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I changed the name of this blog because I am back in New Orleans and it has made me realize how a garden can inspire people, help you make friends and establish a sense of community with your neighbors.  An edible garden is meant to be shared, not tucked away and hidden from view behind a fence.  In the process of planting Brussels sprouts, onions and Swiss chard in my front yard, I have reestablished a connection with many of my neighbors as they come home from work, or walk their dogs (and one cat who walks itself with a dog).   Urban farming is important not only for catching up on neighborhood gossip, but also for reducing our dependence on oil – seriously.  According to the Center for Urban Education about Sustainable Agriculture, the average American meal travels 1500 miles by the time it reaches your plate.  I don’t want Australian oranges when we get better-tasting Satsumas here!  I know all the information on how being a vegetarian reduces your carbon footprint by half, but I was a vegetarian for 7 years and it didn’t really suit me.  After working on a ranch and eating a lot of homegrown meat, I came to the conclusion that I don’t have a problem killing or eating animals, but I do have a problem with how they are conventionally raised.  And I think that if you’re willing to eat it, you should also be willing to ensure that it was humanely raised and killed. 

After lots of travel and experimentation, I have concluded that being a moderatarian/locavore suits me best.  I’ll eat anything in moderation (hopefully meat just 2-3 times per week) and try to eat mostly local food.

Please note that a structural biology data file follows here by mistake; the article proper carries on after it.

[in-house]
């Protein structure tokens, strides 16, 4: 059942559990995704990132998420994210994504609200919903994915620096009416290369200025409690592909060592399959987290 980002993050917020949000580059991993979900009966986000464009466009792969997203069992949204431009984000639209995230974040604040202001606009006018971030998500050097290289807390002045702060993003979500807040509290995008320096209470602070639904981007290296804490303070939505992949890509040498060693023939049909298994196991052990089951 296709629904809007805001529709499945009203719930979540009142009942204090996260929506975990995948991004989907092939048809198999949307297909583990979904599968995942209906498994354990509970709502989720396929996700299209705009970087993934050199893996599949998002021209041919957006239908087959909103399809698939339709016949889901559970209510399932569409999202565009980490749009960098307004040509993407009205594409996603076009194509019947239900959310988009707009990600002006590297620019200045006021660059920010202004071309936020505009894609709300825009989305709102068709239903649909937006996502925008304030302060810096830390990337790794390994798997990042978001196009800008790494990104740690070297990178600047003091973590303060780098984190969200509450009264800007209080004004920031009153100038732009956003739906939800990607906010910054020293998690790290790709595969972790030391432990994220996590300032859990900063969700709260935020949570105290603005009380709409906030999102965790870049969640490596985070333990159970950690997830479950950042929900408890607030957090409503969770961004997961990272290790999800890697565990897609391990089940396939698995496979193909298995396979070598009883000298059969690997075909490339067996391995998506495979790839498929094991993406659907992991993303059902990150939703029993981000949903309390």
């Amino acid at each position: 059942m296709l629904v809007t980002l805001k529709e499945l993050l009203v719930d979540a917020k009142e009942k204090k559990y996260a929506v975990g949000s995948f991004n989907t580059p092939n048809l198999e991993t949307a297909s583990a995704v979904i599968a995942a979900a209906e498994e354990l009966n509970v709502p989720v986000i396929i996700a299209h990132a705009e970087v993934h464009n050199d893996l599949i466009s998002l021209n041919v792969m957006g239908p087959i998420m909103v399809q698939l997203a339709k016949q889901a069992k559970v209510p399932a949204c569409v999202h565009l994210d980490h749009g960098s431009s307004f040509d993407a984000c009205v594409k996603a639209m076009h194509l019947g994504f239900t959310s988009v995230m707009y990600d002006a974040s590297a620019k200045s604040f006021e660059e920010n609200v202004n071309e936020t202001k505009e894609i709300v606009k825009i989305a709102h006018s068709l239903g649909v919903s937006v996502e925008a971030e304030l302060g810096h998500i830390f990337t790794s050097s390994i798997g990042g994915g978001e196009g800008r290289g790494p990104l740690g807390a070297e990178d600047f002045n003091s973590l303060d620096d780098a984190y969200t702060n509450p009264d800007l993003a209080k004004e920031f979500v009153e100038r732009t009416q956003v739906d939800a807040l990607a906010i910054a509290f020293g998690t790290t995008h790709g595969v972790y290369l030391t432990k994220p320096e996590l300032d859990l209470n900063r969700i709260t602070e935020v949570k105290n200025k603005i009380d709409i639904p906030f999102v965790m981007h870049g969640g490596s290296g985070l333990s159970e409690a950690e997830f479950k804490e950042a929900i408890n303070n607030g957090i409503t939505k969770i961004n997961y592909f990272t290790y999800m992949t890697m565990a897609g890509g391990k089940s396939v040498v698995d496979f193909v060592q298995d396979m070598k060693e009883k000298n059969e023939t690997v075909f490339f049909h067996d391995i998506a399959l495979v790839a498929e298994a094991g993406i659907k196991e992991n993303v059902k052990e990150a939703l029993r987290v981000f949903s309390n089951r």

So I’m trying to ramp up my farming capabilities.  Since fall and winter in Southeast Louisiana are absolutely the best time of year for growing edibles, I’m hoping to have a wide variety of greens, peas, and beans for this year’s Thanksgiving feast.  Last year, I had a relatively good garden and I kept two chickens for eggs.  But this year, I hope to at least provide an entire meal for myself and guests from just local and mostly backyard/front yard food.  That means there will be no turkey on the table for us this year, but there will be duck and it is coming straight from my yard.

One week ago, I bought 10 Muscovy ducklings from a man who sells farm-raised meat at the Crescent Ctiy farmer’s market.  Ten!  He said I had to buy all ten so that his duck would start laying again.  Initially, it was an overwhelming proposition but they are cute little fuzzballs that have settled well into my backyard.  Much more entertaining than chickens, these ducks are constantly preening and bathing and flapping their stubby little wings; it is hard to envision any of them on my table in 6 and a half weeks.  Especially since I will be instigating the killing, gutting, cleaning and cooking.  But the Thanksgiving duck project has commenced and we will see how it goes.